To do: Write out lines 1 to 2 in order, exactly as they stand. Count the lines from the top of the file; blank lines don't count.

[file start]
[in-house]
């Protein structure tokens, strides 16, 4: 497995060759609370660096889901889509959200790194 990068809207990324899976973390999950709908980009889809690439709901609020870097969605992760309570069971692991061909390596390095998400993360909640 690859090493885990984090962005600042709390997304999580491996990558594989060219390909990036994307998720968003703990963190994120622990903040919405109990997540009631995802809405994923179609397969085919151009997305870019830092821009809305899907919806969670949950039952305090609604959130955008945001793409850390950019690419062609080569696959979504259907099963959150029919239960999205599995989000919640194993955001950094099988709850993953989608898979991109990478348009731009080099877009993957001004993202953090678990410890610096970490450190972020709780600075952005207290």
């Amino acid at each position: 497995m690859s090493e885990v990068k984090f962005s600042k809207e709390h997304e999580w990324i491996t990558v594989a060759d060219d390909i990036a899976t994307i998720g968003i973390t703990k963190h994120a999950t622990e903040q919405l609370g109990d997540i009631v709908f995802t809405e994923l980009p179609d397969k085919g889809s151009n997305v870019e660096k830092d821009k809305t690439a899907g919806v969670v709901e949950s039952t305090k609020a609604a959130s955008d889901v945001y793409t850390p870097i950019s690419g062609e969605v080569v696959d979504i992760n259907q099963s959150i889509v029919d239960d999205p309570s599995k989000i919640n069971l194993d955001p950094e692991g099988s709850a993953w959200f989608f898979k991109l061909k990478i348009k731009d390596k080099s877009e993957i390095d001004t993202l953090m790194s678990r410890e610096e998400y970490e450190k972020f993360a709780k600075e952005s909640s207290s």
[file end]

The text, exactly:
[in-house]
């Protein structure tokens, strides 16, 4: 497995060759609370660096889901889509959200790194 990068809207990324899976973390999950709908980009889809690439709901609020870097969605992760309570069971692991061909390596390095998400993360909640 690859090493885990984090962005600042709390997304999580491996990558594989060219390909990036994307998720968003703990963190994120622990903040919405109990997540009631995802809405994923179609397969085919151009997305870019830092821009809305899907919806969670949950039952305090609604959130955008945001793409850390950019690419062609080569696959979504259907099963959150029919239960999205599995989000919640194993955001950094099988709850993953989608898979991109990478348009731009080099877009993957001004993202953090678990410890610096970490450190972020709780600075952005207290």